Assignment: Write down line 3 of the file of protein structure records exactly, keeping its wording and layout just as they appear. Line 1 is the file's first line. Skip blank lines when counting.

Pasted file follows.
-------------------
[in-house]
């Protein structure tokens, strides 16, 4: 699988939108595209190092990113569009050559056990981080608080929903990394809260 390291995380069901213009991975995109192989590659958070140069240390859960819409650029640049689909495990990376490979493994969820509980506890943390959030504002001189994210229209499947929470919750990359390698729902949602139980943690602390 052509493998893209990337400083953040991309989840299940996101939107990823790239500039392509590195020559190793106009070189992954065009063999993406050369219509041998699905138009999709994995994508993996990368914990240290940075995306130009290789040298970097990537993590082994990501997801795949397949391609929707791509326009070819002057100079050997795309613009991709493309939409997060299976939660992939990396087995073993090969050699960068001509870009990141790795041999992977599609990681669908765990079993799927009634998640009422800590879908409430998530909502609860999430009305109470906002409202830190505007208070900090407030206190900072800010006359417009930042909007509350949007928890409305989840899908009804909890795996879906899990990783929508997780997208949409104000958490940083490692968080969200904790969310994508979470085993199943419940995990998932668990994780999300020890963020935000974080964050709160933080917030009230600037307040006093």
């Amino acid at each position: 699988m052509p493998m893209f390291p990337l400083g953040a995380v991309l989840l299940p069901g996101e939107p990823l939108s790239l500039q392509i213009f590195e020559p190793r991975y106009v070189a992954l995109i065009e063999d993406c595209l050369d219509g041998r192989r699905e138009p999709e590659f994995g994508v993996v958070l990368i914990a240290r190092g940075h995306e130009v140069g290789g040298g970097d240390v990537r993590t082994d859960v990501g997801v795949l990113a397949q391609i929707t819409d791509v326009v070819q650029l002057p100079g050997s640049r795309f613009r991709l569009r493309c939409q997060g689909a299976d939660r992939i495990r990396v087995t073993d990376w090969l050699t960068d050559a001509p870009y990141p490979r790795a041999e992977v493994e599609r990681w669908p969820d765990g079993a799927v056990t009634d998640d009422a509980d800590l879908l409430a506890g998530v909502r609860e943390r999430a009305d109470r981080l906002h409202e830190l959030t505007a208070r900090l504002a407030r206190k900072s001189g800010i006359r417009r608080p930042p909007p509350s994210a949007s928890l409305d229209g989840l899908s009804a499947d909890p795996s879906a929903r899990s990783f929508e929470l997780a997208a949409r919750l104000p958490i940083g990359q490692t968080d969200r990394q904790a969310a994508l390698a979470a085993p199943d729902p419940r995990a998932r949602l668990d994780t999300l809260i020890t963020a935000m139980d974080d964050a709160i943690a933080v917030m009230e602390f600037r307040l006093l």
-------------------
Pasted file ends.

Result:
């Amino acid at each position: 699988m052509p493998m893209f390291p990337l400083g953040a995380v991309l989840l299940p069901g996101e939107p990823l939108s790239l500039q392509i213009f590195e020559p190793r991975y106009v070189a992954l995109i065009e063999d993406c595209l050369d219509g041998r192989r699905e138009p999709e590659f994995g994508v993996v958070l990368i914990a240290r190092g940075h995306e130009v140069g290789g040298g970097d240390v990537r993590t082994d859960v990501g997801v795949l990113a397949q391609i929707t819409d791509v326009v070819q650029l002057p100079g050997s640049r795309f613009r991709l569009r493309c939409q997060g689909a299976d939660r992939i495990r990396v087995t073993d990376w090969l050699t960068d050559a001509p870009y990141p490979r790795a041999e992977v493994e599609r990681w669908p969820d765990g079993a799927v056990t009634d998640d009422a509980d800590l879908l409430a506890g998530v909502r609860e943390r999430a009305d109470r981080l906002h409202e830190l959030t505007a208070r900090l504002a407030r206190k900072s001189g800010i006359r417009r608080p930042p909007p509350s994210a949007s928890l409305d229209g989840l899908s009804a499947d909890p795996s879906a929903r899990s990783f929508e929470l997780a997208a949409r919750l104000p958490i940083g990359q490692t968080d969200r990394q904790a969310a994508l390698a979470a085993p199943d729902p419940r995990a998932r949602l668990d994780t999300l809260i020890t963020a935000m139980d974080d964050a709160i943690a933080v917030m009230e602390f600037r307040l006093l």